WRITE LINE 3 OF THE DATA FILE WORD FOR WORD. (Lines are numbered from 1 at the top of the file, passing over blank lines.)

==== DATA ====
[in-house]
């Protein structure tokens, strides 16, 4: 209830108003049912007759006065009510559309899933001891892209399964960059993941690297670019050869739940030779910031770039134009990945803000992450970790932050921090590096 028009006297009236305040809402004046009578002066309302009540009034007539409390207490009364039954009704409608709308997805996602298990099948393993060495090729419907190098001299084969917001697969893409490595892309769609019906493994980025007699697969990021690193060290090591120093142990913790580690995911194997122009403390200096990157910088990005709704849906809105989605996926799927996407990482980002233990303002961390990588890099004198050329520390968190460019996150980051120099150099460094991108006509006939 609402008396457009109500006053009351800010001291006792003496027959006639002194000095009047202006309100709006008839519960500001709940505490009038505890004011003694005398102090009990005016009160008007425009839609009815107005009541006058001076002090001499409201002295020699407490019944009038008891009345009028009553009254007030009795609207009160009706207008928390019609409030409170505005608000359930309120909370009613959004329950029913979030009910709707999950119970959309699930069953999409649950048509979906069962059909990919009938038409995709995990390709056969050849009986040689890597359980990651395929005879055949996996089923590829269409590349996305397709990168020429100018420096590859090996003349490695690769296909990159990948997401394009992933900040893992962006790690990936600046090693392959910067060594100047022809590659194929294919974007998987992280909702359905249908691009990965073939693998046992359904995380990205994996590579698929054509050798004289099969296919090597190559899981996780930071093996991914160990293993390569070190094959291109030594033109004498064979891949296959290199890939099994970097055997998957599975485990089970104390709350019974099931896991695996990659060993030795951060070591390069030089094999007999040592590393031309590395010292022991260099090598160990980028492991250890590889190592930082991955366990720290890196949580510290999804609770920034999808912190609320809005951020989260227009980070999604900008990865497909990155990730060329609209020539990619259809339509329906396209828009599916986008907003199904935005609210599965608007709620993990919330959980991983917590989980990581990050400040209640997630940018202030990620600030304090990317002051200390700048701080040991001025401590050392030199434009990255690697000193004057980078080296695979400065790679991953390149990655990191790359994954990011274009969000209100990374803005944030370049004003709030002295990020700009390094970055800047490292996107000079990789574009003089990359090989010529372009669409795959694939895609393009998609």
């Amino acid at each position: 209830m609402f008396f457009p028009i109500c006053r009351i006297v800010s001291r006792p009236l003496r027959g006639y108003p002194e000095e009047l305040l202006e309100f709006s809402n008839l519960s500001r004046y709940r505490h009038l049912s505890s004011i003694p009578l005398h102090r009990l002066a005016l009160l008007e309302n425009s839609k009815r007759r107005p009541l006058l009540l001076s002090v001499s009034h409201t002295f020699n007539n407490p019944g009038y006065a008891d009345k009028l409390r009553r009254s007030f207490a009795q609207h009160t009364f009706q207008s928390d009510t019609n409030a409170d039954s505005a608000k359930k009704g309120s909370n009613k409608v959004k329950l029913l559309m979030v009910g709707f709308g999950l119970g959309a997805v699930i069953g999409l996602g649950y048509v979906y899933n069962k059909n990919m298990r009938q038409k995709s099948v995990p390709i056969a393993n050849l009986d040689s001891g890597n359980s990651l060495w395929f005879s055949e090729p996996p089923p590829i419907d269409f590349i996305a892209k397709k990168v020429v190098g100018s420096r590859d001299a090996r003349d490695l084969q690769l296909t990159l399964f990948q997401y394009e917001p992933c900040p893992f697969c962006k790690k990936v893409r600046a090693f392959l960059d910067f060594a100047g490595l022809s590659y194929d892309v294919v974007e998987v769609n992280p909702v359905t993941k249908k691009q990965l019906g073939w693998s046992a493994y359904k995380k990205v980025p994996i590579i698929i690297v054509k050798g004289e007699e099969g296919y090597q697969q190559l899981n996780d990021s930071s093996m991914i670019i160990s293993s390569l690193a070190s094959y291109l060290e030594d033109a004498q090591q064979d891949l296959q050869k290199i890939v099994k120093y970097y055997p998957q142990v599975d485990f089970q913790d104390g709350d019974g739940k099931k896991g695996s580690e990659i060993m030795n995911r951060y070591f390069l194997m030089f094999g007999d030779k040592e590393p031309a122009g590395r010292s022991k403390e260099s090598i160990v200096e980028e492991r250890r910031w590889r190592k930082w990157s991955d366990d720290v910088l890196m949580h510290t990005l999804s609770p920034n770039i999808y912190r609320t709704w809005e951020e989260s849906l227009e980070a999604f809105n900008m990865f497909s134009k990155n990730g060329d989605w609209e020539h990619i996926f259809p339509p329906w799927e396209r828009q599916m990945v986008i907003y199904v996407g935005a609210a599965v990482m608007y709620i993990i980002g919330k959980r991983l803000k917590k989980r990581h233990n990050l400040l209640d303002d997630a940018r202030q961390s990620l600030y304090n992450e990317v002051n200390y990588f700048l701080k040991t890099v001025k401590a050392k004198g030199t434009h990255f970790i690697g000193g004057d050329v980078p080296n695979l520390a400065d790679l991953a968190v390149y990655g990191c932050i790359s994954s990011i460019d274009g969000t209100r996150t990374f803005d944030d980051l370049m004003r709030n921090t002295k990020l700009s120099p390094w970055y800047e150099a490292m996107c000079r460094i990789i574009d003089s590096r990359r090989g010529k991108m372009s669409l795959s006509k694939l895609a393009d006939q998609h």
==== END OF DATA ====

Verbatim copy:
């Amino acid at each position: 209830m609402f008396f457009p028009i109500c006053r009351i006297v800010s001291r006792p009236l003496r027959g006639y108003p002194e000095e009047l305040l202006e309100f709006s809402n008839l519960s500001r004046y709940r505490h009038l049912s505890s004011i003694p009578l005398h102090r009990l002066a005016l009160l008007e309302n425009s839609k009815r007759r107005p009541l006058l009540l001076s002090v001499s009034h409201t002295f020699n007539n407490p019944g009038y006065a008891d009345k009028l409390r009553r009254s007030f207490a009795q609207h009160t009364f009706q207008s928390d009510t019609n409030a409170d039954s505005a608000k359930k009704g309120s909370n009613k409608v959004k329950l029913l559309m979030v009910g709707f709308g999950l119970g959309a997805v699930i069953g999409l996602g649950y048509v979906y899933n069962k059909n990919m298990r009938q038409k995709s099948v995990p390709i056969a393993n050849l009986d040689s001891g890597n359980s990651l060495w395929f005879s055949e090729p996996p089923p590829i419907d269409f590349i996305a892209k397709k990168v020429v190098g100018s420096r590859d001299a090996r003349d490695l084969q690769l296909t990159l399964f990948q997401y394009e917001p992933c900040p893992f697969c962006k790690k990936v893409r600046a090693f392959l960059d910067f060594a100047g490595l022809s590659y194929d892309v294919v974007e998987v769609n992280p909702v359905t993941k249908k691009q990965l019906g073939w693998s046992a493994y359904k995380k990205v980025p994996i590579i698929i690297v054509k050798g004289e007699e099969g296919y090597q697969q190559l899981n996780d990021s930071s093996m991914i670019i160990s293993s390569l690193a070190s094959y291109l060290e030594d033109a004498q090591q064979d891949l296959q050869k290199i890939v099994k120093y970097y055997p998957q142990v599975d485990f089970q913790d104390g709350d019974g739940k099931k896991g695996s580690e990659i060993m030795n995911r951060y070591f390069l194997m030089f094999g007999d030779k040592e590393p031309a122009g590395r010292s022991k403390e260099s090598i160990v200096e980028e492991r250890r910031w590889r190592k930082w990157s991955d366990d720290v910088l890196m949580h510290t990005l999804s609770p920034n770039i999808y912190r609320t709704w809005e951020e989260s849906l227009e980070a999604f809105n900008m990865f497909s134009k990155n990730g060329d989605w609209e020539h990619i996926f259809p339509p329906w799927e396209r828009q599916m990945v986008i907003y199904v996407g935005a609210a599965v990482m608007y709620i993990i980002g919330k959980r991983l803000k917590k989980r990581h233990n990050l400040l209640d303002d997630a940018r202030q961390s990620l600030y304090n992450e990317v002051n200390y990588f700048l701080k040991t890099v001025k401590a050392k004198g030199t434009h990255f970790i690697g000193g004057d050329v980078p080296n695979l520390a400065d790679l991953a968190v390149y990655g990191c932050i790359s994954s990011i460019d274009g969000t209100r996150t990374f803005d944030d980051l370049m004003r709030n921090t002295k990020l700009s120099p390094w970055y800047e150099a490292m996107c000079r460094i990789i574009d003089s590096r990359r090989g010529k991108m372009s669409l795959s006509k694939l895609a393009d006939q998609h």